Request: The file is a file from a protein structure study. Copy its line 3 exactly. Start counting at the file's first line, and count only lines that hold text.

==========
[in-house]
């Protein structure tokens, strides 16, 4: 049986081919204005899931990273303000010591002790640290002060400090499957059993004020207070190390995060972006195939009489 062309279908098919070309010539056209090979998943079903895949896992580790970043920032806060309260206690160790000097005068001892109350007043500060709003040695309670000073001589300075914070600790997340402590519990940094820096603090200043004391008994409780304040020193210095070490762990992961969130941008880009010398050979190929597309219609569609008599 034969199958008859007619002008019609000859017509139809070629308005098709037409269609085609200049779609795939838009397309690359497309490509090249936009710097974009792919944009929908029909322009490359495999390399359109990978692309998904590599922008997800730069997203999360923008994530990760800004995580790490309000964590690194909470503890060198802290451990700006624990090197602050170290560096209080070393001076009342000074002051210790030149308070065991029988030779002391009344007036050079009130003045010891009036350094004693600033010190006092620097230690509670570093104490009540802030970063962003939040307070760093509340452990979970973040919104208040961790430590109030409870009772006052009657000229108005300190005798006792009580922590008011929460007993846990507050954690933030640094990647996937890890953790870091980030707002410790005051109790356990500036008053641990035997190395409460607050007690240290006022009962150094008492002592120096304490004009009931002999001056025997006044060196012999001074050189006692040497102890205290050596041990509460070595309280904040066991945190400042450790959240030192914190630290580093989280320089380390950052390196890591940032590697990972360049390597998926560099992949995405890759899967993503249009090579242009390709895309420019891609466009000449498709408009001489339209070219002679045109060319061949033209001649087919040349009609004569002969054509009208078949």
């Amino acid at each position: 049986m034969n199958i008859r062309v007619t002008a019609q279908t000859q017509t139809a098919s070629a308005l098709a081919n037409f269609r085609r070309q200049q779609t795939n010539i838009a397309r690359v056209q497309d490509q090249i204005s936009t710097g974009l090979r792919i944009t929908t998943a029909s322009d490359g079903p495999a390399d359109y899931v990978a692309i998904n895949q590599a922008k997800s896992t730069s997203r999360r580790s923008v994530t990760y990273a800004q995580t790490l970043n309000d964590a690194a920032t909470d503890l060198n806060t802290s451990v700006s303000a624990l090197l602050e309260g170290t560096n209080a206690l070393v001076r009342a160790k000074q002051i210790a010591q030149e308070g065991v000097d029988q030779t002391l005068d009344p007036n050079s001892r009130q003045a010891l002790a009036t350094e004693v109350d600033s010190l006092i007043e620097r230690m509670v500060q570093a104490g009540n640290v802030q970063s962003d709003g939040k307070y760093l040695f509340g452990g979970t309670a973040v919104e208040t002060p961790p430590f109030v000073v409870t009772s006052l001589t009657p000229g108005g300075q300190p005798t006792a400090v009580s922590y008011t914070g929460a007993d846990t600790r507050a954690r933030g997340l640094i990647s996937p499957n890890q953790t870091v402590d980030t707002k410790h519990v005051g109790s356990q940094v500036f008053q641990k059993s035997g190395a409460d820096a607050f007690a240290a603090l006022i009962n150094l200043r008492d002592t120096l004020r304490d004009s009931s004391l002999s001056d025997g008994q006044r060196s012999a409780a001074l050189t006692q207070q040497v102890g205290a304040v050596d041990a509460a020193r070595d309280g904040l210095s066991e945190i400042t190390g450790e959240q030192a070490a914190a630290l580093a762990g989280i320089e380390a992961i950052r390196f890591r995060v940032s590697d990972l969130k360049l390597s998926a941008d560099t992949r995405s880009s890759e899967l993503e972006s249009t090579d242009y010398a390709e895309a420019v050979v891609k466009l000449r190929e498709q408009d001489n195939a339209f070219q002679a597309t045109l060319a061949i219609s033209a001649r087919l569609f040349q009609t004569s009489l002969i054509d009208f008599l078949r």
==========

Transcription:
């Amino acid at each position: 049986m034969n199958i008859r062309v007619t002008a019609q279908t000859q017509t139809a098919s070629a308005l098709a081919n037409f269609r085609r070309q200049q779609t795939n010539i838009a397309r690359v056209q497309d490509q090249i204005s936009t710097g974009l090979r792919i944009t929908t998943a029909s322009d490359g079903p495999a390399d359109y899931v990978a692309i998904n895949q590599a922008k997800s896992t730069s997203r999360r580790s923008v994530t990760y990273a800004q995580t790490l970043n309000d964590a690194a920032t909470d503890l060198n806060t802290s451990v700006s303000a624990l090197l602050e309260g170290t560096n209080a206690l070393v001076r009342a160790k000074q002051i210790a010591q030149e308070g065991v000097d029988q030779t002391l005068d009344p007036n050079s001892r009130q003045a010891l002790a009036t350094e004693v109350d600033s010190l006092i007043e620097r230690m509670v500060q570093a104490g009540n640290v802030q970063s962003d709003g939040k307070y760093l040695f509340g452990g979970t309670a973040v919104e208040t002060p961790p430590f109030v000073v409870t009772s006052l001589t009657p000229g108005g300075q300190p005798t006792a400090v009580s922590y008011t914070g929460a007993d846990t600790r507050a954690r933030g997340l640094i990647s996937p499957n890890q953790t870091v402590d980030t707002k410790h519990v005051g109790s356990q940094v500036f008053q641990k059993s035997g190395a409460d820096a607050f007690a240290a603090l006022i009962n150094l200043r008492d002592t120096l004020r304490d004009s009931s004391l002999s001056d025997g008994q006044r060196s012999a409780a001074l050189t006692q207070q040497v102890g205290a304040v050596d041990a509460a020193r070595d309280g904040l210095s066991e945190i400042t190390g450790e959240q030192a070490a914190a630290l580093a762990g989280i320089e380390a992961i950052r390196f890591r995060v940032s590697d990972l969130k360049l390597s998926a941008d560099t992949r995405s880009s890759e899967l993503e972006s249009t090579d242009y010398a390709e895309a420019v050979v891609k466009l000449r190929e498709q408009d001489n195939a339209f070219q002679a597309t045109l060319a061949i219609s033209a001649r087919l569609f040349q009609t004569s009489l002969i054509d009208f008599l078949r």